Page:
"There is no real opposition ahead of the election. There is no real electoral campaign battle," Behr said.
In a report published on Tuesday, Amnesty said new laws restricting non-government organisations, police breaking up anti-Kremlin demonstrations, and complaints of harassment from critics of the Kremlin were all part of a systematic destruction of civil liberties in Russia.
The report said: "The space for critical views, and for independent media and independent organisations to operate, is shrinking."
Europe's main election watchdog, the Organisation for Security and Co-operation in Europe, has pulled out of monitoring the vote, citing the restrictions being imposed on its work.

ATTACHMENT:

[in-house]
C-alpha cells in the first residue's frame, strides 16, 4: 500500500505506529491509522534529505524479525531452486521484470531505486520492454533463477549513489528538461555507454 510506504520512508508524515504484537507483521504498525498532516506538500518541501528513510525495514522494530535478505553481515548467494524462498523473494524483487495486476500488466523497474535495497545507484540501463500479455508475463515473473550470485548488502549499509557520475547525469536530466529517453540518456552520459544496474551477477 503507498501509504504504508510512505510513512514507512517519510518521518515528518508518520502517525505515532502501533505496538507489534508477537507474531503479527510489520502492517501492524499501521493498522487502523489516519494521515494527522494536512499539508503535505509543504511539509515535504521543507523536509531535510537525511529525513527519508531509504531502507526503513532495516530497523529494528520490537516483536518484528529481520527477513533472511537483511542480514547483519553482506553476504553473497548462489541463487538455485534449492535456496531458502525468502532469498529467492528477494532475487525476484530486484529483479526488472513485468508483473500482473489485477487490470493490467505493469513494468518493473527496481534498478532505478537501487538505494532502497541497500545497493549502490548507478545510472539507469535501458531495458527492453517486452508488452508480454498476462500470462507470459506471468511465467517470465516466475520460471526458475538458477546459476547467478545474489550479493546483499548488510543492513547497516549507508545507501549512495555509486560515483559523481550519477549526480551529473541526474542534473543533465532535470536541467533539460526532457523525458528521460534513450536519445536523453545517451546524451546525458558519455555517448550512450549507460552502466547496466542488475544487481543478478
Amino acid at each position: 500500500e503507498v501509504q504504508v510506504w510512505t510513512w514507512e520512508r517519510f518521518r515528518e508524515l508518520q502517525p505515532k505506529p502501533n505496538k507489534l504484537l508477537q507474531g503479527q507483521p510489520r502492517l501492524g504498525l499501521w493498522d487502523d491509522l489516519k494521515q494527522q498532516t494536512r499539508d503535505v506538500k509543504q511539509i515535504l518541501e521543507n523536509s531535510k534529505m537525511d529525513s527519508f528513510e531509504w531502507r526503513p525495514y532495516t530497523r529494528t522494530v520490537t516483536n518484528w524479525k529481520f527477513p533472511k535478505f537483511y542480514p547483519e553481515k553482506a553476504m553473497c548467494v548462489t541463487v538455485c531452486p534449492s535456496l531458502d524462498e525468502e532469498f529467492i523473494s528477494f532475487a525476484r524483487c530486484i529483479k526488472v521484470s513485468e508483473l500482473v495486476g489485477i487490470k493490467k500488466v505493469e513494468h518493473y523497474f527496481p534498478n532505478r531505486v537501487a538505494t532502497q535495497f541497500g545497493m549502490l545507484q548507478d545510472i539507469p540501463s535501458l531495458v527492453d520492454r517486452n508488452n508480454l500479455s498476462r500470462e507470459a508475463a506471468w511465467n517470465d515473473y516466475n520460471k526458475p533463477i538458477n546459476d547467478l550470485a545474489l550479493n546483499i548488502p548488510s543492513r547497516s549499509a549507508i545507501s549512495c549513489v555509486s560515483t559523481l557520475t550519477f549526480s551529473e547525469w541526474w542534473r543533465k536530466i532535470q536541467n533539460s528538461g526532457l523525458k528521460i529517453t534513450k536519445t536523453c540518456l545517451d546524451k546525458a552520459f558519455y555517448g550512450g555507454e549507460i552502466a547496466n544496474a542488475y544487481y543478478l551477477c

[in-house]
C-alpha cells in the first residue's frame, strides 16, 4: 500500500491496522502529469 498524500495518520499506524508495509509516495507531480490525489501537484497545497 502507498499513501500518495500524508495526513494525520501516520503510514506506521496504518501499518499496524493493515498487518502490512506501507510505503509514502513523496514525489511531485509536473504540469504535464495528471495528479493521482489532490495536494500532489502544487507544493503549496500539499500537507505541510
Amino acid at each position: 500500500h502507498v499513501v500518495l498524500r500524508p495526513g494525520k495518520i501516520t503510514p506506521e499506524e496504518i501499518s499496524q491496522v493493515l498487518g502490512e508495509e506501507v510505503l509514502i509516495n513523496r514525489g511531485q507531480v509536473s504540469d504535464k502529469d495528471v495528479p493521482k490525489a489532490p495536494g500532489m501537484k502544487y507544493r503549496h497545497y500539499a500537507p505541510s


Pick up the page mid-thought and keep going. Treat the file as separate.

The Council of Europe's chief observer has said he fears the election will not be sufficiently free or fair.
However, opinion polls show that most Russians back Medvedev, endorsed by the popular Putin, whom many voters credit for overseeing the strongest economic boom in a generation.
The Kremlin says it is committed to human rights and democracy, but accuses Western governments of using rights as a political weapon to try to limit Russia's resurgence on the world stage.
Last year, police put down street protests by an anti-Kremlin coalition. Several murders or mysterious deaths of journalists critical of the Russian authorities remain unsolved.
Behr was non-committal about the prospect of change under Medvedev.
"As a human rights organisation, we always work with the hope that things will get better," she said.